Reagan’s Rants
(everything from speech to nuts)


Let’s see what WSU really means by
Freedom of Expression.


Even COM administrators spout BS

MORE BS about budgets from administrators

WSU president Elson Floyd’s new salary and bonus package are an insult to students, faculty and staff.

WSU’s new president censors ideas he doesn’t agree with

What’s with the FCC anyway?

Open letter about the University’s reaction to “offensive” fliers

Here are some words I consider offensive (actually, I could, but I dont give a shit)

My list of words we need to censor because they come close to being offensive

Even COM administrators spout BS

My colleague and professor, David Demers, has a multi-year dispute with the College of Communication. He would like the mediation process for the dispute to be public. Unfortunately, the University likes to operate in secret, but they are not willing to admit that. Instead, in the news report, “Erica Austin, dean of the Edward R. Murrow College of Communication, justified the non-public nature of the talks between the two parties. ‘The university is limited in what they can say because we’re protecting the faculty member involved,’ she said.”

Do you see the BS in that statement? The faculty member doesn’t want to be protected. So, obviously, the university wants to protect its own ass, but it is unwilling to say so.

MORE BS about budgets from administrators

In June of 2009 President Floyd announced the final decisions on the budget. While expecting most people to tighten their belts, and eliminating programs and positions, all we get is BS about how administrators are joining the budget reduction. Specifically President Floyd states, “The Deans, Chancellors, Vice Presidents, and the two of us have voluntarily agreed to participate in and contribute to WSU excellence funds at an aggregate level of 5% of base salary. (For the president, this is in addition to the voluntary salary reduction of $100,000 referenced above.) This action will yield funds totaling nearly $330,000. Participation in this initiative will either occur through salary reductions or individual contributions. The payment method is at the discretion of each individual.”

We’re supposed to be analytical here at WSU. What does this really say?

1. No administrator is giving up a raise in salary. Instead, they are making contributions to the excellence fund “at the discretion of each individual.” Future salary is not in jeopardy. Note, also, that these are tax deductible contributions.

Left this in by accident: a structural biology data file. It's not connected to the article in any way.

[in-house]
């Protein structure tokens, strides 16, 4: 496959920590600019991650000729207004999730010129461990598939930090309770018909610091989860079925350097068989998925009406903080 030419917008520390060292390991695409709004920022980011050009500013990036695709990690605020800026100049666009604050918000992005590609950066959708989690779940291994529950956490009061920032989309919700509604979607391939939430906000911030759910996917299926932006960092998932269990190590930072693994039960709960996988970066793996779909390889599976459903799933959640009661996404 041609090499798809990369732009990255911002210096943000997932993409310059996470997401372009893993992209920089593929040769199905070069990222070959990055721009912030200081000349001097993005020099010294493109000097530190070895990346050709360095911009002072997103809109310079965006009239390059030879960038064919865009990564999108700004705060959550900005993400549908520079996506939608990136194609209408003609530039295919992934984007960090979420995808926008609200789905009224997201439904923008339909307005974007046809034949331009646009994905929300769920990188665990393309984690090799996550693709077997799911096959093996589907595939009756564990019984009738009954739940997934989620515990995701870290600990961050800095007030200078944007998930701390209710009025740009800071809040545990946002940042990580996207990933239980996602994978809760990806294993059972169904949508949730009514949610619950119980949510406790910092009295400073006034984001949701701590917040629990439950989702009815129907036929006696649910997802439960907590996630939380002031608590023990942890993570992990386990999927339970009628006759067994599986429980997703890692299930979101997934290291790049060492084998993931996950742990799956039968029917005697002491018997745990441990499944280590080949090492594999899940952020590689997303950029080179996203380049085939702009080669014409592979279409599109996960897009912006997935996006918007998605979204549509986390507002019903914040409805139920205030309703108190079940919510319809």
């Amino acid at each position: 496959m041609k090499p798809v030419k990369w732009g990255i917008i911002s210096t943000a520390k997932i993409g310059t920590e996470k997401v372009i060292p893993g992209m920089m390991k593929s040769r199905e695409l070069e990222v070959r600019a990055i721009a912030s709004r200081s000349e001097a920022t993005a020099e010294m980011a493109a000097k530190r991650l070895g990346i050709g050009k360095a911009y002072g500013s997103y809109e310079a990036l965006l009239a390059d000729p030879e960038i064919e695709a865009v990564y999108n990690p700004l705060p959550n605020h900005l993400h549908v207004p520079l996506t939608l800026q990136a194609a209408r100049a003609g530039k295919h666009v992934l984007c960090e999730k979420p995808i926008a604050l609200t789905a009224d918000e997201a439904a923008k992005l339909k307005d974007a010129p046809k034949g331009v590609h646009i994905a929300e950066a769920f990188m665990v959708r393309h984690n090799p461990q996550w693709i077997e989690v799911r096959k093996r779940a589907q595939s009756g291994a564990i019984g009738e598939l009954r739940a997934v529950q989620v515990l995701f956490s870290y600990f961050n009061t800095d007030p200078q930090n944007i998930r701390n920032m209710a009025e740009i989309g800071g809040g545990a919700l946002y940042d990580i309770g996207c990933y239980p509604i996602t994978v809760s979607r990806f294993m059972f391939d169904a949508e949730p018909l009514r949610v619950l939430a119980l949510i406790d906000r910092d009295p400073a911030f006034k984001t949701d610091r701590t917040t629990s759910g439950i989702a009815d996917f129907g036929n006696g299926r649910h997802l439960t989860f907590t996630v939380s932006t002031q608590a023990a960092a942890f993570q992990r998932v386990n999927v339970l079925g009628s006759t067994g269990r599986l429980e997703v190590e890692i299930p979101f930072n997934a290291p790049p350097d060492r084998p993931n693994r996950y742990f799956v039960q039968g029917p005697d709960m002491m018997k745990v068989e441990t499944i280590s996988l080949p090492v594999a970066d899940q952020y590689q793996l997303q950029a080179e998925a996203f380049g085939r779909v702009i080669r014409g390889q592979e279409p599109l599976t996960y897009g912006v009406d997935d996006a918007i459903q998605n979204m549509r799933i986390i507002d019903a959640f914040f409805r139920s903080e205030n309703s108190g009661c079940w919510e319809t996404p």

2. I’m getting really tired of the claim that the president had taken a reduction in salary (“For the president, this is in addition to the voluntary salary reduction of $100,000 referenced above.”). He got a $150,000 increase in salary; he gave back $100,000. That looks like a $50,000 increase in salary to me. And it does not affect future salary; he still gets the full $150,000 raise in the future. Don’t forget the half-million dollar retention bonus! When President Floyd forgoes the retention bonus and agrees to work for $1.00/year until the crisis has passed I will then believe he really cares about helping the University deal with its budget problems.

I would like the administrators’ actions to reflect their rhetoric, “It is now time for us to renew our commitment to building a stronger Washington State University deeply rooted in our obligation and responsibility to serve effectively our state as its exclusive land-grant research university.”

WSU president Elson Floyd’s new salary and bonus package are an insult to students, faculty and staff.

The Board of Regents voted to raise President Elson S. Floyd’s yearly salary from $600,000 to $750,000 at its meeting in August 2008. It provided a retention incentive of an extra $500,000. The increase is not just salary; remember to tack on benefits. (NOTE: the university recently announced that President Floyd “gave back” $100,000 of his salary. That gave the impression to my friends and neighbors that he refused his raise entirely. What a PR con job! He still retained some of his raise, kept his retention bonus and preserved his future raise.)

The Board of Regents cited increased enrollment, major grants and the expansion of important programs like the School for Global Animal Health as key accomplishments of the President.

The Board of Regents insults us all when it praises the President and ignores faculty and staff for our collective accomplishments. The Board must think we had little to do with increasing enrollments. It probably thinks students come to WSU because they are impressed much more by President Floyd than by the programs they plan to study. Likewise, the Board must believe it’s not the high quality of the College of Veterinary Medicine and other programs that brings grants or the establishment of nationally recognized programs.

For the past 15 years or so the University administration has pressured faculty and staff to do more with less, slowly chipping away at budgets. While salaries may have increased modestly in dollar amounts, “real” salaries have decreased as the University reduced its support of benefits (such as increasing workers’ contributions toward healthcare) and day-to-day costs. Professors often find themselves funding their own research, travel and other expenses.